New Delhi: Almost three decades before Prime Minister Narendra Modi began his popular radio programme Mann Ki Baat, freedom fighter Subhas Chandra Bose had spearheaded his very own radio show — Azad Hind Radio.
“Standing at one of the crossroads of world history, I solemnly declare on behalf of all freedom-loving Indians in India and abroad, that we shall continue to fight British imperialism till India is once again the mistress of her own destiny,” he said on 28 February 1942, declaring war against India’s long-time colonial rulers on air.
The Cuttack-born leader popularly known as Netaji was a staunch believer of the idea that an armed struggle was India’s only route to independence. Part of the radical wing of the Indian National Congress in the 1920-30s, he had to eventually part with the party following differences with Mahatma Gandhi and other senior leaders.
Known to be later influenced by leaders like Benito Mussolini and Adolf Hitler, he then went on to set up his own provisional government called Azad Hind in occupied Singapore in 1943, which was supported by the Axis powers of Imperial Japan, Nazi Germany, the Italian Social Republic and their allies.
After setting up a Free India Centre in Berlin, Bose started Azad Hind Radio as part of Germany’s radio service, which first aired on 7 January 1942. A widespread German-funded operation, the programmes were meant to show solidarity with Indians living abroad, as well as those still living in the subcontinent. They included news bulletins transmitted in English, Gujarati, Marathi, Bengali, Pashto, Tamil, Persian and Telugu.
On Subhas Chandra Bose’s 123rd birth anniversary, ThePrint examines the impact and legacy of Azad Hind Radio.
Bose and India’s tryst with radio
Radio’s presence in India dates back to the colonial era, quite notably the establishment of the All India Radio under the tutelage of BBC’s Lionel Fielden. As historian Diya Gupta points out in her paper Raj in Radio Wars, broadcasting became a tool for transnational propaganda during the time of World War II.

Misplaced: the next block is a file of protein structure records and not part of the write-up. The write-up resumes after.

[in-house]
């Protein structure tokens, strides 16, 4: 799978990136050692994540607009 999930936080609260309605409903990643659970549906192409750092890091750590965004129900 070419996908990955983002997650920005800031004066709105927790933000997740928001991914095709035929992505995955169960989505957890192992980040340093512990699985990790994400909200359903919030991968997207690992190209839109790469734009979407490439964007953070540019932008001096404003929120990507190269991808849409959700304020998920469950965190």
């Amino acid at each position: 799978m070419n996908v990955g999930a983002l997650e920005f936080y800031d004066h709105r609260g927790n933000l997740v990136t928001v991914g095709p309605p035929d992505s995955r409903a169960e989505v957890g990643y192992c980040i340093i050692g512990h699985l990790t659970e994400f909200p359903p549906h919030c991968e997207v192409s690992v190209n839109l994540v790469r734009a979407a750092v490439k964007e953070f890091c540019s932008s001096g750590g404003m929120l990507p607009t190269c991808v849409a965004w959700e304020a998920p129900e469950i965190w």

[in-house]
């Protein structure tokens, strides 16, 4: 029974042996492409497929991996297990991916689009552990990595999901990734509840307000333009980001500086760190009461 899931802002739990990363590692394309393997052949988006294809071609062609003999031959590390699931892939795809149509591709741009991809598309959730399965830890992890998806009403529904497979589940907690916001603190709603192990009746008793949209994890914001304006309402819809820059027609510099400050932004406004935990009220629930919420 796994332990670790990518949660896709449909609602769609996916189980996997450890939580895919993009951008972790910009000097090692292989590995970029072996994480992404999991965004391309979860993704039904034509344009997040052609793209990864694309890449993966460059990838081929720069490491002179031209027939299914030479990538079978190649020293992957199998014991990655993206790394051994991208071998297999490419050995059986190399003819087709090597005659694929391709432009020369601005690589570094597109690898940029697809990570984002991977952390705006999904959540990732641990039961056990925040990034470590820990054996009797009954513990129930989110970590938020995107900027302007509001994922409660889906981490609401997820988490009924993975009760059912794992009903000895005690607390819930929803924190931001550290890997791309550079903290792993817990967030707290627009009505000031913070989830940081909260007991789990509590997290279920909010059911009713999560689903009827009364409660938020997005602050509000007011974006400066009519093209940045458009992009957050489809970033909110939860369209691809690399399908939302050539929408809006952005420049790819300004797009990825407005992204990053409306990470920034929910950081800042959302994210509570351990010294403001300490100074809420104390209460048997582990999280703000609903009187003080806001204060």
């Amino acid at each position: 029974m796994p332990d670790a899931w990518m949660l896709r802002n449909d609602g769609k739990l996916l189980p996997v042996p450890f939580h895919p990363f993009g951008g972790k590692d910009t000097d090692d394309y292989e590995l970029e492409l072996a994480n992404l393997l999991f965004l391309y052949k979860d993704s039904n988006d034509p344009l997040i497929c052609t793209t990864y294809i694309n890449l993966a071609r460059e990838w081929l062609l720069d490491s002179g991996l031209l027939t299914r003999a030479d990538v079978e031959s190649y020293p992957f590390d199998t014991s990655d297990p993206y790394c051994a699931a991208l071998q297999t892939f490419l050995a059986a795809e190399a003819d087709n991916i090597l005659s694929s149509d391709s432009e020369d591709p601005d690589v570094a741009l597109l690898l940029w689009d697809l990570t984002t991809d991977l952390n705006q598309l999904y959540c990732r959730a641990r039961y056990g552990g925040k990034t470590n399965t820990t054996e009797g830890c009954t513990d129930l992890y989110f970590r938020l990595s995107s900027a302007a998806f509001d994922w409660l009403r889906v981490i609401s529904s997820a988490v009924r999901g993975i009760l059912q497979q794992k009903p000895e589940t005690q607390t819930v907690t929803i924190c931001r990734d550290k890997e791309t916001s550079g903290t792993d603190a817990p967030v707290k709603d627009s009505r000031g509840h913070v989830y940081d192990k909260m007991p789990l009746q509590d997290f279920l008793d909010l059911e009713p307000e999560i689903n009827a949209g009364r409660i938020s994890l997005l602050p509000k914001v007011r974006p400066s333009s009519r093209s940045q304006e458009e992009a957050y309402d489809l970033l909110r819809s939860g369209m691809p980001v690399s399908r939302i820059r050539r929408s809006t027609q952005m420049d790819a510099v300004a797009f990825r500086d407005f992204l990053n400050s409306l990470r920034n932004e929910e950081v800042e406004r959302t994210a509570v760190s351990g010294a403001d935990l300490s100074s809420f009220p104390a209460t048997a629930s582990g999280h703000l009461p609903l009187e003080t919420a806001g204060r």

According to a listener research survey conducted by AIR across five cities in India in 1940, many Indians were tuning in to listen to news that was hostile to Britain. German radio soon took over British broadcasts, described by Fielden as being “swallowed by the masses like a patent medicine advertisement”.
In the two years after the end of the war, the number of radio receiver licences in India rose from 2,05,130 in 1946 to 2,43,838 in 1947. Even the Maharaja of Jodhpur noted in December 1940 that almost every owner of a wireless receiving set in his city would tune into broadcasts from Berlin, writes Gupta.
If radio had become a tool in the domestic war being fought with the Indian national movement, listening to the radio had become an act of community and Subhas Chandra Bose was at the centre of it all. Broadcasting from Berlin, Bose celebrated the wave of Japanese victories over British territories and passionately spoke about India’s Quit India movement. This explains why in 1940, Indian holders of radio licences were prohibited from publicly disseminating Axis broadcasts.
Bose continued his broadcast and overseas transmission to India from Germany, and eventually Southeast Asia, right up until June 1945, even after his Indian National Army was defeated by the British in 1944.
Pride of place in museums
As interest in Bose’s life and legacy has never diminished, several museums have been dedicated to his complicated life, with a place for his Azad Hind Radio. Several attempts have been made to archive the transcripts of his radio addresses and his ancestral house in Cuttack was turned into the Netaji Subhas Chandra Bose Birthplace Museum, with rooms dedicated to Azad Hind Radio and the National Bank of Azad Hind.
As part of the museum, Bose’s radio station was recreated and its programmes, along with the firebrand leader’s prominent speeches, are played through the gallery dedicated to the story of how the radio service began in 1942, and how its headquarters were shifted to Singapore and later Rangoon, following the war in Southeast Asia. Museum curator J.P. Das had described the exhibit as a “humble attempt to recreate Azad Hind Radio” to give visitors a feel of how it functioned as part of Netaji’s provisional government of Azad Hind.
While conspiracy theories and mystery shroud Bose’s last days, what cannot be denied is that whether on the field or on air, he had only one dream for India: Azaadi.
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